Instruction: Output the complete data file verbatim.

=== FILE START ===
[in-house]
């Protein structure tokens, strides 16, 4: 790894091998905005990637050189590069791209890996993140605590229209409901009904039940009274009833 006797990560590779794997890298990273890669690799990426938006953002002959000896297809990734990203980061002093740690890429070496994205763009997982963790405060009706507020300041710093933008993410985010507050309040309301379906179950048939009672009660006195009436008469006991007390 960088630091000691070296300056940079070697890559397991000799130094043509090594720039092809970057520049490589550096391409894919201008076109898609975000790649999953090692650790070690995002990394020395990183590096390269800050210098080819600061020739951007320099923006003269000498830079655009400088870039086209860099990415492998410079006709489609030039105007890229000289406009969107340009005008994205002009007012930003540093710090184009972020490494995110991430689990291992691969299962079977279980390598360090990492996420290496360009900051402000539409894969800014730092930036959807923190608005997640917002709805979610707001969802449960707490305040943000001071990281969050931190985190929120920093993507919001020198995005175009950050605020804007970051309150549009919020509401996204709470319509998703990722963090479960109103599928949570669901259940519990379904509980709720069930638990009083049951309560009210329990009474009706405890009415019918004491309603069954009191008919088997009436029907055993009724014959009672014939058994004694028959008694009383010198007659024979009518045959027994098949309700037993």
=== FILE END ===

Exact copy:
[in-house]
């Protein structure tokens, strides 16, 4: 790894091998905005990637050189590069791209890996993140605590229209409901009904039940009274009833 006797990560590779794997890298990273890669690799990426938006953002002959000896297809990734990203980061002093740690890429070496994205763009997982963790405060009706507020300041710093933008993410985010507050309040309301379906179950048939009672009660006195009436008469006991007390 960088630091000691070296300056940079070697890559397991000799130094043509090594720039092809970057520049490589550096391409894919201008076109898609975000790649999953090692650790070690995002990394020395990183590096390269800050210098080819600061020739951007320099923006003269000498830079655009400088870039086209860099990415492998410079006709489609030039105007890229000289406009969107340009005008994205002009007012930003540093710090184009972020490494995110991430689990291992691969299962079977279980390598360090990492996420290496360009900051402000539409894969800014730092930036959807923190608005997640917002709805979610707001969802449960707490305040943000001071990281969050931190985190929120920093993507919001020198995005175009950050605020804007970051309150549009919020509401996204709470319509998703990722963090479960109103599928949570669901259940519990379904509980709720069930638990009083049951309560009210329990009474009706405890009415019918004491309603069954009191008919088997009436029907055993009724014959009672014939058994004694028959008694009383010198007659024979009518045959027994098949309700037993």